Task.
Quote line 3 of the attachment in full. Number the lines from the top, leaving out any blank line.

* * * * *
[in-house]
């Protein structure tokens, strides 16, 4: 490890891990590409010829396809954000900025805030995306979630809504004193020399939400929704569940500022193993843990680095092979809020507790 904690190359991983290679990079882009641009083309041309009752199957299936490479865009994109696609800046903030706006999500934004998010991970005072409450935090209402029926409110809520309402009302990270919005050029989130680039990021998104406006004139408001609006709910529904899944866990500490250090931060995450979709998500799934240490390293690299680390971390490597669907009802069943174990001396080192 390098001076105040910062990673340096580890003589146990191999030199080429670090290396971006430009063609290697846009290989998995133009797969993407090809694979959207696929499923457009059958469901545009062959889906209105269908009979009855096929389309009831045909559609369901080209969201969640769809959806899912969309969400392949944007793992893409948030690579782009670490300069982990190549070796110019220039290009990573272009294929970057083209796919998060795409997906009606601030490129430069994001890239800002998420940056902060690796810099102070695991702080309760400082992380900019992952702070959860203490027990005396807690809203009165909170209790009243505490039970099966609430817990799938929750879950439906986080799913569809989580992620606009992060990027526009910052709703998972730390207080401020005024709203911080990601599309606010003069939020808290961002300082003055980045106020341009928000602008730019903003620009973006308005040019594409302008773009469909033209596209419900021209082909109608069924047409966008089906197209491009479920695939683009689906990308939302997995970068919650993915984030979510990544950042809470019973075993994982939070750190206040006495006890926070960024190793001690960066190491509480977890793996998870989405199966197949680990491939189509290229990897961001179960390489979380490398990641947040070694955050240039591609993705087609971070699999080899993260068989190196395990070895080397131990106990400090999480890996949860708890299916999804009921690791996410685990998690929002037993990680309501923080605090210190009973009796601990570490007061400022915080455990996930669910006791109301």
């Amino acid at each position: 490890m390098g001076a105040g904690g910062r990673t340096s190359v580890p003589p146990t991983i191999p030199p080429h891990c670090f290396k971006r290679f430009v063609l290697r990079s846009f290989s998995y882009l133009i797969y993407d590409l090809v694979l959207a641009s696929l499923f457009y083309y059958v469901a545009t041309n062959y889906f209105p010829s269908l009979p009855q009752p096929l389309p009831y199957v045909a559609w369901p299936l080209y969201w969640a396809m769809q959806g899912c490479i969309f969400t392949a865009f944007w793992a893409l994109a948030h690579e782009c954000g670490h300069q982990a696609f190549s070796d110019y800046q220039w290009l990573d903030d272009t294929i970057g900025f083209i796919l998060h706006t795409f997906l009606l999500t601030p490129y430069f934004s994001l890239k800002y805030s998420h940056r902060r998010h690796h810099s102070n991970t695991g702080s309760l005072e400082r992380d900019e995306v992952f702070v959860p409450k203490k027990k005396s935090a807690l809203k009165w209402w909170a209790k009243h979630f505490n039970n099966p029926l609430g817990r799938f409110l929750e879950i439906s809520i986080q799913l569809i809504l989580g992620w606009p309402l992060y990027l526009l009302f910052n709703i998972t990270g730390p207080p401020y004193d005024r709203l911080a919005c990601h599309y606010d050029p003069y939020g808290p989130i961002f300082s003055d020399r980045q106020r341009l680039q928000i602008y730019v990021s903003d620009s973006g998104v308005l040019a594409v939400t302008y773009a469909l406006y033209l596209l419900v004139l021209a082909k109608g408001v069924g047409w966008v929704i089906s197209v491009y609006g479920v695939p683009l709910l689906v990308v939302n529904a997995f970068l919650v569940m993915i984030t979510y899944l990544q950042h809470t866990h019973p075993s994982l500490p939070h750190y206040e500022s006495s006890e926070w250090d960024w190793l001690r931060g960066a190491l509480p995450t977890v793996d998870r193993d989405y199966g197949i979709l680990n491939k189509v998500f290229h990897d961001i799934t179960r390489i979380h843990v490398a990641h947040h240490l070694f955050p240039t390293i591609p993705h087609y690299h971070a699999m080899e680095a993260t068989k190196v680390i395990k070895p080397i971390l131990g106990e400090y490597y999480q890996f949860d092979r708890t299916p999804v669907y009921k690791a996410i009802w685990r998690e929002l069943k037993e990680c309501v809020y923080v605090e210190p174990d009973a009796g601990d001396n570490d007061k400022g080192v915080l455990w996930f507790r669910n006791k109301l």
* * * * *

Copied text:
């Amino acid at each position: 490890m390098g001076a105040g904690g910062r990673t340096s190359v580890p003589p146990t991983i191999p030199p080429h891990c670090f290396k971006r290679f430009v063609l290697r990079s846009f290989s998995y882009l133009i797969y993407d590409l090809v694979l959207a641009s696929l499923f457009y083309y059958v469901a545009t041309n062959y889906f209105p010829s269908l009979p009855q009752p096929l389309p009831y199957v045909a559609w369901p299936l080209y969201w969640a396809m769809q959806g899912c490479i969309f969400t392949a865009f944007w793992a893409l994109a948030h690579e782009c954000g670490h300069q982990a696609f190549s070796d110019y800046q220039w290009l990573d903030d272009t294929i970057g900025f083209i796919l998060h706006t795409f997906l009606l999500t601030p490129y430069f934004s994001l890239k800002y805030s998420h940056r902060r998010h690796h810099s102070n991970t695991g702080s309760l005072e400082r992380d900019e995306v992952f702070v959860p409450k203490k027990k005396s935090a807690l809203k009165w209402w909170a209790k009243h979630f505490n039970n099966p029926l609430g817990r799938f409110l929750e879950i439906s809520i986080q799913l569809i809504l989580g992620w606009p309402l992060y990027l526009l009302f910052n709703i998972t990270g730390p207080p401020y004193d005024r709203l911080a919005c990601h599309y606010d050029p003069y939020g808290p989130i961002f300082s003055d020399r980045q106020r341009l680039q928000i602008y730019v990021s903003d620009s973006g998104v308005l040019a594409v939400t302008y773009a469909l406006y033209l596209l419900v004139l021209a082909k109608g408001v069924g047409w966008v929704i089906s197209v491009y609006g479920v695939p683009l709910l689906v990308v939302n529904a997995f970068l919650v569940m993915i984030t979510y899944l990544q950042h809470t866990h019973p075993s994982l500490p939070h750190y206040e500022s006495s006890e926070w250090d960024w190793l001690r931060g960066a190491l509480p995450t977890v793996d998870r193993d989405y199966g197949i979709l680990n491939k189509v998500f290229h990897d961001i799934t179960r390489i979380h843990v490398a990641h947040h240490l070694f955050p240039t390293i591609p993705h087609y690299h971070a699999m080899e680095a993260t068989k190196v680390i395990k070895p080397i971390l131990g106990e400090y490597y999480q890996f949860d092979r708890t299916p999804v669907y009921k690791a996410i009802w685990r998690e929002l069943k037993e990680c309501v809020y923080v605090e210190p174990d009973a009796g601990d001396n570490d007061k400022g080192v915080l455990w996930f507790r669910n006791k109301l």